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Susan暑假作文读后感(3)--月亮团队(评科普作者的写作技巧)

 

月亮团队

 

凯瑟琳.提莫希著

 

Susan 小哭译

 

哇!我甚至无法描述这本书有多棒! 这是我读过的非虚构类书中最好的一本,甚至比《钟》还好。它讲的是众所周知的阿波罗11登月的故事,但是它采用了一种全新的手法去呈现这个故事,以至于我被它的每一页纸所吸引,没有办法把书放下。这本书并不只是讲述有关尼尔. 阿姆斯壮(译者注:第一个登月的宇航员)的事儿,它还展示了大部分人所不知道的阿波罗11登月的幕后故事。这些故事有发生在任务控制中心的,也有发生在澳大利亚的某个草场的,还有很多很多别的。

 

这本书不是一堆事实、数据、时间和数字的罗列,它是一个故事。它讲故事,讲阿波罗11的故事。它讲的故事好象以前从未有书讲过似的。这本书有些部分把我紧张得直喘气,有些部分则让我高兴得想欢呼,有些部分会让我长出一口气,有些部分又会让我屏住呼吸……而我则早已从书外完全地进入了阿波罗11的故事里了 。我的心一直在呯呯直跳,我觉得自己好像就在现场一般。

 

阿波罗11的故事是按时间顺序讲述的,全书始于安全往返于地球与月球之间这一梦想终于成真时。我是从第一页开始读起的。阅读伊始,我就被拉回到了44年前,1969720/21日(取决于你住在地球的哪一边),那个无比重要的一天。作者的文笔是如此地富有感染力、如此地生动形象,以至于我觉得自己就和那数以百万计的人们一样,正坐在家中的电视机面前收看、等待,甚至屏住呼吸,去见证这20世纪最难以置信的事件。

 

刚一读这本书,我就被吸引了。我知道不管接下来发生什么事儿,都不能阻止我将它读完。我喜欢作者开篇的写法。她先从公众的视角写起,把那天弥漫于空气之中的、人们坐在电视机前面的那种期盼和渴望之情写进她的笔端。然后,她用“他们(公众) 不可能看到的一件事儿……”这句话切换到了实时存在着的另一个视角。就这样,她顺利地将叙事内容转换到了讲述阿波罗11的幕后故事中去了。

 

这本书就像是一本故事书,它从肯尼迪总统第一次宣布登月的梦想开始讲起。然后,时间向前飞跃了八年,来到了宇宙飞船即将发射的那一天。作者给出了在那八年中所做出的努力、所制订的计划,以及需要向读者交待的一些基本信息,然后就——嗖!转换到了八年后。

 

这本书是按节编写的,一节就象是小说中的一章。每一节都有着一个非常好的开头和一个戏剧性的结尾。我确实喜欢接下来一节(标题为“少女航......最后的十英里”)的开头——它引用了尼尔.阿姆斯壮充满寓意的一句话:“鹰是有翅膀的!”这就保证了能够抓住读者的注意力!那六个抒情诗般的文字(译者注:英文是四个字,译成中文就成了六个字了)实际上意味着登月舱“鹰”,已经与驾驶舱“哥伦比亚”分离,正在独自飞行,并且准备降落在月球表面上。注意,作者跳过了所有常规的枯燥环节,比如发射环节以及他们在太空中飞到哪里了等这些环节,直接进入到了最激动人心的一环——旅程的另一个舞台。在那里,一切都刚刚开始。这就像是在读一本好看的小说。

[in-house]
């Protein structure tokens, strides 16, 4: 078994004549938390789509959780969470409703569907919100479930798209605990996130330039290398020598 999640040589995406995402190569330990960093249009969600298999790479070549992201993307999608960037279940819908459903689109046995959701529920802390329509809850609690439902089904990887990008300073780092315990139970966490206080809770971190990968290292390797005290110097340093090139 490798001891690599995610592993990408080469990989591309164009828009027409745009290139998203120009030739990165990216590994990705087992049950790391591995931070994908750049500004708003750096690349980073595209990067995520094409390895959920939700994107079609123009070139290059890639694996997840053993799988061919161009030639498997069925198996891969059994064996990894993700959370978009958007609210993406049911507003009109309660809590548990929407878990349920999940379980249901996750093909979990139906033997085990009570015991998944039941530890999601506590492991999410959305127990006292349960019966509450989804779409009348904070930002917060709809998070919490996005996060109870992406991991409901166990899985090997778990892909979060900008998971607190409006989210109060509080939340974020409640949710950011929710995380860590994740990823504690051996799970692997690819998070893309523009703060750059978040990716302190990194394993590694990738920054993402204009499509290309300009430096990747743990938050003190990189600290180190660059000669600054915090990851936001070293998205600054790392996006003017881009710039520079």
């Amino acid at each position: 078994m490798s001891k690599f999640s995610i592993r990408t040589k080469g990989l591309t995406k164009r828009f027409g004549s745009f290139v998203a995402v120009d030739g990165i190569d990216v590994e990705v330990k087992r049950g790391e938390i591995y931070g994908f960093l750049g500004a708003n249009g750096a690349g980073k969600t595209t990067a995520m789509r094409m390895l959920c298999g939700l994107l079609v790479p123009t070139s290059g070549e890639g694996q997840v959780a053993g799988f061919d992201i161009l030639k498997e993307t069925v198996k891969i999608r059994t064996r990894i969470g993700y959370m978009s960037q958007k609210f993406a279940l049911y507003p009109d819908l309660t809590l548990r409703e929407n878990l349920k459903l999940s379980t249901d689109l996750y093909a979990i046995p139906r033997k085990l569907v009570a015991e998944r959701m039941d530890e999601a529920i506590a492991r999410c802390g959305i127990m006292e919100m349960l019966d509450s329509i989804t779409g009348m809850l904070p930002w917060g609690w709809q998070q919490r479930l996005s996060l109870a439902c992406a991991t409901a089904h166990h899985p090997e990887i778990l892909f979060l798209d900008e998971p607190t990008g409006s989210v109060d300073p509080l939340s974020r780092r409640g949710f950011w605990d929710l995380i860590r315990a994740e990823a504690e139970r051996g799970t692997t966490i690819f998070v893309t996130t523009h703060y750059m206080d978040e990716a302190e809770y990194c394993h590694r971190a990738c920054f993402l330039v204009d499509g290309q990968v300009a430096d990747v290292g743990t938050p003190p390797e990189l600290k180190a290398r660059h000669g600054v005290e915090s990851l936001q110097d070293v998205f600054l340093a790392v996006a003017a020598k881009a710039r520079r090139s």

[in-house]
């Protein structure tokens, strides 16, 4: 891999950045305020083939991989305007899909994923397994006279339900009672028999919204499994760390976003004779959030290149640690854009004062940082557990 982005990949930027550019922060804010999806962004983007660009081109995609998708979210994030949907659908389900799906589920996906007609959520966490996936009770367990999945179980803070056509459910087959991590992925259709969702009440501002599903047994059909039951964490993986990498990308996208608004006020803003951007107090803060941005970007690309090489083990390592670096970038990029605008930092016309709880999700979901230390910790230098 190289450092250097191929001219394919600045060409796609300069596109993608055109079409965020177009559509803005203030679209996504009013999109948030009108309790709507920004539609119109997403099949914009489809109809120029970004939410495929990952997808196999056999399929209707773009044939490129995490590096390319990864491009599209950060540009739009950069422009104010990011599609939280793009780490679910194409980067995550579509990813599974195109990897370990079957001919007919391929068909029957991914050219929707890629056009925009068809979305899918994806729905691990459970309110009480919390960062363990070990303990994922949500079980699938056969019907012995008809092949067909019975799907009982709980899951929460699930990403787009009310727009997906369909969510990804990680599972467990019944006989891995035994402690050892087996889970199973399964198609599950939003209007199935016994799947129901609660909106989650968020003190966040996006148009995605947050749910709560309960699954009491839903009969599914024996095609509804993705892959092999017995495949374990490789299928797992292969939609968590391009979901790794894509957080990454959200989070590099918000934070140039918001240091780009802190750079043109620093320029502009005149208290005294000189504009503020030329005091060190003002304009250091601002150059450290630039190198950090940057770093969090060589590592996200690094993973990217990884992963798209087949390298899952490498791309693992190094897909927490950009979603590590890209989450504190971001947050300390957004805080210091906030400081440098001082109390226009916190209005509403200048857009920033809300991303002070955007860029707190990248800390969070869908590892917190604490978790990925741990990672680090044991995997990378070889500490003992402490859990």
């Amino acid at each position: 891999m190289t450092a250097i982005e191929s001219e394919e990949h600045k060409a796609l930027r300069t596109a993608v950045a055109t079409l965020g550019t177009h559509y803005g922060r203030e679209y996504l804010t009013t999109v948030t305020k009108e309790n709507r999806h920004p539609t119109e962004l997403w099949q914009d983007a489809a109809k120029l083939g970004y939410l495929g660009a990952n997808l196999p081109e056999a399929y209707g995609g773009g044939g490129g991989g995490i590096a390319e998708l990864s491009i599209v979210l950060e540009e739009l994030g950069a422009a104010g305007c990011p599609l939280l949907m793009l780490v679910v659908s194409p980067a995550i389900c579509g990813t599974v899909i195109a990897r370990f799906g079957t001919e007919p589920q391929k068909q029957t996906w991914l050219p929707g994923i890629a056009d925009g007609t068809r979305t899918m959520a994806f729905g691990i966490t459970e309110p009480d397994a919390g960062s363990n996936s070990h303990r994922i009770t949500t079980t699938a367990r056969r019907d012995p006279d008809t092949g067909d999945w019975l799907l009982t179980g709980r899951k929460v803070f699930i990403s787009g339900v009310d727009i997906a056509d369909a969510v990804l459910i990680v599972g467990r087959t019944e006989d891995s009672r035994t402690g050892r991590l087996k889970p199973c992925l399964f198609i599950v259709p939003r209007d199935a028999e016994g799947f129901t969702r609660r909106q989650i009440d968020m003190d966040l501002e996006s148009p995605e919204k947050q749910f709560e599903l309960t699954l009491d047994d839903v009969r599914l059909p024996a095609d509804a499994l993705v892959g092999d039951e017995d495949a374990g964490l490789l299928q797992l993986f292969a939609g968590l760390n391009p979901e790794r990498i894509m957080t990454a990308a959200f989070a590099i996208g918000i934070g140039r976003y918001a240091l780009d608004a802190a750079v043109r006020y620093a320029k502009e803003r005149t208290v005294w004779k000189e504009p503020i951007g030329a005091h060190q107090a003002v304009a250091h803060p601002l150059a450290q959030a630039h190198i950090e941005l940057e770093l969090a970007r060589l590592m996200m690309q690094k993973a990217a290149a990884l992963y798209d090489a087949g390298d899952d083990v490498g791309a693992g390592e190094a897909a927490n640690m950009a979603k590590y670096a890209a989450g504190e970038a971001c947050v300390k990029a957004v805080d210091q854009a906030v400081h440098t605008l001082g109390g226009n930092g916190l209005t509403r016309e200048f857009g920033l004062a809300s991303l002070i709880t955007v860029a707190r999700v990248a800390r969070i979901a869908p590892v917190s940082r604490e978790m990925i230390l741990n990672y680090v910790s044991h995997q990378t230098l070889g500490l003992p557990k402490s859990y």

从那以后,这本书的大部分内容,都是根据阿罗11所面临的那些不同的挑战来组织安排的,而此时,我已经彻底地沉浸在这本书里了,已经迫不急待地去等着看接下来又发生了什么。“处女航”这一节充满了期盼的情绪,作者给了我们一些关于即将发生什么的信息,然后……剩下的就是等啊等啊等。故事中的每一个人都在等,宇航员、任务控制中心、回家路上的听众,还有和他们一样的我,也在等待。作者已经给我们介绍了背景信息,书中的第一节也有所介绍……那么现在呢?在一本小说中,这经常是提出第一个挑战、难题或冲突,不管你管它叫啥吧,所在的地方。这个故事也是如此。

 

就在“处女航”这节之后,每一件事件都在正常进行着的时候……呯!第一个挑战出现了。作者展示这个信息的手法很高明。我没有办法去概括这一点,所以我直接引用其中的一段话吧。以下是从标题为“挑战1:警报”这一节开始的几句话中节选出来的:“呯!突然,登月仓的主警报器响了起来,提醒人们注意,清洁间中的火警铃响了。‘程序警报’,宇航员尼尔.阿姆斯壮急促而冷静的声音从无线电设备上传了过来: ‘是1202’”。

 

哇!读到这儿,谁不想往下读呢?把读者的胃口吊起来了之后,作者开始解释1202是什么意思,任务控制中心接收到那句话之后采取了什么行动。我的心一直在呯呯直跳,眼睛在书页上快速地浏览,焦急地寻找着接下来发生了什么。接下来的几页纸就象是选自小说或者故事书中一样,一点也不象是来自于一本介绍历史事件的非虚构类书。作者的文笔是如此地传神,让我觉得自己就好像正和那些人一起在任务控制中心里,绞尽脑汁地想弄清楚到底是什么地方出了故障。所以,当问题解决了之后,我长长地出了一口气。然后……

 

乓!新的问题又来了。登陆月球的油箱马上要空了!我不想细致地描述接下来又发生了什么,我只是想告诉你那些内容真的令人很激动。我的心又一次呯呯地跳了起来,希望那些男人(可能也有女人)可以幸运地安全着陆。这本书的后续内容一直沿用了这种方式去讲述他们所面临的八个挑战。这些挑战有些发生在地球上,有些发生在月球上。我的眼睛一直盯在书上。每当我以为总算是没事了的时候,就又有什么事儿发生了。终于,终于,终于,那三个人安全地回到了地球上,而其中有两人曾行走在月球上!

 

当我读到这么令人欣喜的结局时,真想大声地欢呼!我化了整整一个小时的时间才读完这本书。虽然这本书看起来相当地薄,但它其实共有64页那么长,还不包括标题和词汇索引页,读完这本书把我累坏了。真是一本好书,怪不得它赢得了许多的奖项(看下面注释中的奖项表)!读这本书令人无比愉快,我真心地希望我的读者也会去读读。我由衷地推荐这本书! 

 

注释:2007年罗伯特.F.赛伯特信息(专题)书奖

 

美国全国英语教师理事会欧毕斯.皮克特荣誉奖书

 

2007年全国自然科学教师协会-加拿大广播公司推荐给K-12年级的杰出科普书

 

2007年美国艺术与科学研究院/富士杰出科学书SB&F

 

2007年美国图书馆协会推荐给青少年的最好的书

 

2007年美国图书馆协会著名的儿童书

 

(译者注:忘记在哪里看过一篇在美国某图书馆工作的网友的文章了,文章中详细地介绍了图书馆对美国人民的作用,引子是回国时,老朋友的父亲瞧不起她的工作。真心地希望这位网友能够读到这篇译文,给以上奖项译名勘勘误。好像是在万维那儿的网友。)

 

【小哭介绍背景】因为过中秋,家里请客从给餐厅买边桌忙起,所以直到今天才算把这篇小文给翻译完。真有种如释重负的感觉!别人怎么想没关系,关键是我自己一想到不能完成预订的计划就心急火燎地。

 

这篇小文中的内容翻译起来有点辛苦,大概是我的英文还不够好吧。其中关于“1202”火警铃那一句,要是不问Susan,我相当地茫然。意思猜出来是一个,看字面读出来的竟然是另一个!只好让Susan抽空给我解释一下。唉,凑合着译吧。觉得译文有什么不对劲儿的地方,就请读者对照着原文看。若是发现有什么地方可以译得更好,就请千万在后面跟个贴留个言吧。小哭在这里先谢了。